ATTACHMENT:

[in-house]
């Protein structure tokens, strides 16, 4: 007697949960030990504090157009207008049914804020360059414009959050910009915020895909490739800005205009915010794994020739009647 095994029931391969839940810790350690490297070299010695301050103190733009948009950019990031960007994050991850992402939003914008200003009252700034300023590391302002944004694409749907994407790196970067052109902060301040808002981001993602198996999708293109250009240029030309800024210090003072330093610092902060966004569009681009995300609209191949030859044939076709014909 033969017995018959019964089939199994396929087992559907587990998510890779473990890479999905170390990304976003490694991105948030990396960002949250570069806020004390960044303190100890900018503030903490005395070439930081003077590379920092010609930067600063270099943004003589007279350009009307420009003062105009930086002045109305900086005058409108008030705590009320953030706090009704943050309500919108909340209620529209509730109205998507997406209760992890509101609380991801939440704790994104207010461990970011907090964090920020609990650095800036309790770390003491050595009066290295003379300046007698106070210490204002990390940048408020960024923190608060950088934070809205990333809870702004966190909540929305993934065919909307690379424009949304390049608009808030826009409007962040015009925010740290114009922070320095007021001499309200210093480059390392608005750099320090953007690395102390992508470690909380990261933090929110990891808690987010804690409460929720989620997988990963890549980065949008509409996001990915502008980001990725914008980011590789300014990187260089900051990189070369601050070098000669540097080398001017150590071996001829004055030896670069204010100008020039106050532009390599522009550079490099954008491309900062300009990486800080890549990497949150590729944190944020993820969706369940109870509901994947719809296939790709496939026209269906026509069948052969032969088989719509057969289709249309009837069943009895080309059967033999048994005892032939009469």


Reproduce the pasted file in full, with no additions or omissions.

[in-house]
């Protein structure tokens, strides 16, 4: 007697949960030990504090157009207008049914804020360059414009959050910009915020895909490739800005205009915010794994020739009647 095994029931391969839940810790350690490297070299010695301050103190733009948009950019990031960007994050991850992402939003914008200003009252700034300023590391302002944004694409749907994407790196970067052109902060301040808002981001993602198996999708293109250009240029030309800024210090003072330093610092902060966004569009681009995300609209191949030859044939076709014909 033969017995018959019964089939199994396929087992559907587990998510890779473990890479999905170390990304976003490694991105948030990396960002949250570069806020004390960044303190100890900018503030903490005395070439930081003077590379920092010609930067600063270099943004003589007279350009009307420009003062105009930086002045109305900086005058409108008030705590009320953030706090009704943050309500919108909340209620529209509730109205998507997406209760992890509101609380991801939440704790994104207010461990970011907090964090920020609990650095800036309790770390003491050595009066290295003379300046007698106070210490204002990390940048408020960024923190608060950088934070809205990333809870702004966190909540929305993934065919909307690379424009949304390049608009808030826009409007962040015009925010740290114009922070320095007021001499309200210093480059390392608005750099320090953007690395102390992508470690909380990261933090929110990891808690987010804690409460929720989620997988990963890549980065949008509409996001990915502008980001990725914008980011590789300014990187260089900051990189070369601050070098000669540097080398001017150590071996001829004055030896670069204010100008020039106050532009390599522009550079490099954008491309900062300009990486800080890549990497949150590729944190944020993820969706369940109870509901994947719809296939790709496939026209269906026509069948052969032969088989719509057969289709249309009837069943009895080309059967033999048994005892032939009469």